Oral arguments for Sackett v. EPA stick to semantics as SCOTUS poised to damage Clean Water Act next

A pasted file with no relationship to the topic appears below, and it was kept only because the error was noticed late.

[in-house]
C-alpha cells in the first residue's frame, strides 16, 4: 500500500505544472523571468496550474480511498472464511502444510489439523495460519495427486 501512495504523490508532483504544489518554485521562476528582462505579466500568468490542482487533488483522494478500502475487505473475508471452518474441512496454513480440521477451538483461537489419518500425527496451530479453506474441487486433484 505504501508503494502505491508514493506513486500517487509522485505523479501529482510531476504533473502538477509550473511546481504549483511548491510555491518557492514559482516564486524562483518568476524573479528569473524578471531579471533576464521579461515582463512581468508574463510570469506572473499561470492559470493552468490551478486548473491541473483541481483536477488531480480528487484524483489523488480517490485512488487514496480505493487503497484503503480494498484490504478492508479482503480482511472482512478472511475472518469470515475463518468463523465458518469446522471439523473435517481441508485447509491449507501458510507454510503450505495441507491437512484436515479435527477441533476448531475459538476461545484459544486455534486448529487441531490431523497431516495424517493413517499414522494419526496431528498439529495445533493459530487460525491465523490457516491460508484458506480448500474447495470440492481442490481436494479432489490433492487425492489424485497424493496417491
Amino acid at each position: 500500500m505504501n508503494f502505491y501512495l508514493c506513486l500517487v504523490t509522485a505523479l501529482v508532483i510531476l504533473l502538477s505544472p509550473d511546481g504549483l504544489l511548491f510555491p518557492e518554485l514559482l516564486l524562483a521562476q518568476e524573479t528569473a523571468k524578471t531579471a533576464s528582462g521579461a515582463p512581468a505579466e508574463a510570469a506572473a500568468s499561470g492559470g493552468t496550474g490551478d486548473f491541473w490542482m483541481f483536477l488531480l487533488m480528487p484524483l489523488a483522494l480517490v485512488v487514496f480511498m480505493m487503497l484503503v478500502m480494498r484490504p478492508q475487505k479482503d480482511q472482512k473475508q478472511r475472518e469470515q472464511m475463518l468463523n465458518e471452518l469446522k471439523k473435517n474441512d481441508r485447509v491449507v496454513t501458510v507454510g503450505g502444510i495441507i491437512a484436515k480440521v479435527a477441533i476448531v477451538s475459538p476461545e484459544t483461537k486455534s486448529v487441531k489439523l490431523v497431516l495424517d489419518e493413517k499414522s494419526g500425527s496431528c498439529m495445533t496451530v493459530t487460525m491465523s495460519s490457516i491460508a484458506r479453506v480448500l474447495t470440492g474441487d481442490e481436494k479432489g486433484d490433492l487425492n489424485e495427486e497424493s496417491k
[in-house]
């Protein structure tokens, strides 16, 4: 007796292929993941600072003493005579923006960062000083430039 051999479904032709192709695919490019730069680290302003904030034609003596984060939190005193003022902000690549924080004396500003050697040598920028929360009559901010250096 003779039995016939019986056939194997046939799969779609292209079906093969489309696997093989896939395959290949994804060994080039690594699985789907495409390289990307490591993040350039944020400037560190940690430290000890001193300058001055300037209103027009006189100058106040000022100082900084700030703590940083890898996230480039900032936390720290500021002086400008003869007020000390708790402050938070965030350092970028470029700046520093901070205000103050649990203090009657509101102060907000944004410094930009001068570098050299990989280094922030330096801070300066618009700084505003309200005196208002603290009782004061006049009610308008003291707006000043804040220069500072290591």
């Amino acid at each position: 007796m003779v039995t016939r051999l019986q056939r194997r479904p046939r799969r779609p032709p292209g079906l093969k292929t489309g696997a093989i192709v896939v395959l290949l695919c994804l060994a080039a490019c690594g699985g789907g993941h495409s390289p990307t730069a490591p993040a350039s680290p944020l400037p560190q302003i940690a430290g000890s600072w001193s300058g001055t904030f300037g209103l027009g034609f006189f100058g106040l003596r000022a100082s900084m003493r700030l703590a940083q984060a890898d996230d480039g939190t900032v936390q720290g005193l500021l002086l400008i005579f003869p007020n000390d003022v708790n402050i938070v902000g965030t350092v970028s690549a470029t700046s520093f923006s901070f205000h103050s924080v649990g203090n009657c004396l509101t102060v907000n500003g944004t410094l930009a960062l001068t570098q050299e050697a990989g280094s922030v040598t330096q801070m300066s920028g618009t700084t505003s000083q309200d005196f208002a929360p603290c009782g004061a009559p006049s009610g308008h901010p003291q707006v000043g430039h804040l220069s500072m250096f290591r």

The start of the October 2022 Supreme Court term began with the highest court in the U.S. hearing oral arguments in the case Sackett v. Environmental Protection Agency, a case in which the term “navigable waters” as included in the Clean Water Act could drastically change if the majority-conservative Supreme Court has its way. A recent interview with the Sackett’s lawyer, Damien Schiff, gets to the heart of the matter as the Sacketts look at it: Are the wetlands the Sacketts so desperately want to destroy to complete their dream property near Idaho’s Priest Lake subject to federal permits? Schiff, throughout his arguments on Monday, stuck to dictionary definitions, such as what truly constitutes abutment when it comes to where the wetlands end and nearby waterways begin, or if they intersect at all. He attempted to paint a portrait of his clients suffering for years at the hands of the EPA, having been targeted over the wetlands on their property despite having neighbors who were able to build without interest in how their construction may harm the environment. Schiff made it seem, especially toward the end of his rebuttal, that the Sacketts would be spending exorbitant amounts in order to obtain the permit they needed. There truly appears to be no evidence that the Sacketts repeatedly litigating this issue is more cost-effective than simply sucking it up and trying to get the permits they need that they clearly knew they needed despite Schiff saying otherwise. Pollock Cohen associate Max Rodriguez has a detailed breakdown on the entire oral argument process, from Schiff’s opening statements to the points raised by Principal Deputy Solicitor General Brian Fletcher. Fletcher con'd: Also pictures, also Sacketts' own enviro consultant confirmed it's wetlands.— Max Rodriguez (he/him) (@Max_E_Rodriguez) October 3, 2022 It’s worth noting that Schiff has an interesting history with this case, having stood by the Sacketts’ side for quite some time, including when a case of theirs was first brought before the Supreme Court. The present Sackett v. EPA case, as Sen. Sheldon Whitehouse noted, reached SCOTUS in part because the polluters interested in the Clean Water Act drastically changed in their favor. If the phrase “navigable waters” was limited in definition, vital wetlands—and many other critical bodies of water—would no longer fall under the Clean Water Act’s protections. A thread from Earthjustice lays bare the very real possibility that this could become a reality given the current makeup of the court. The Sacketts want the court to rule that the law only protects wetlands that are physically indistinguishable from navigable water bodies like rivers and lakes. In the courtroom, even some conservative justices acknowledged that this would defy the text and purposes of the act.— Earthjustice (@Earthjustice) October 3, 2022 The Supreme Court is expected to issue a formal ruling on this case early next year.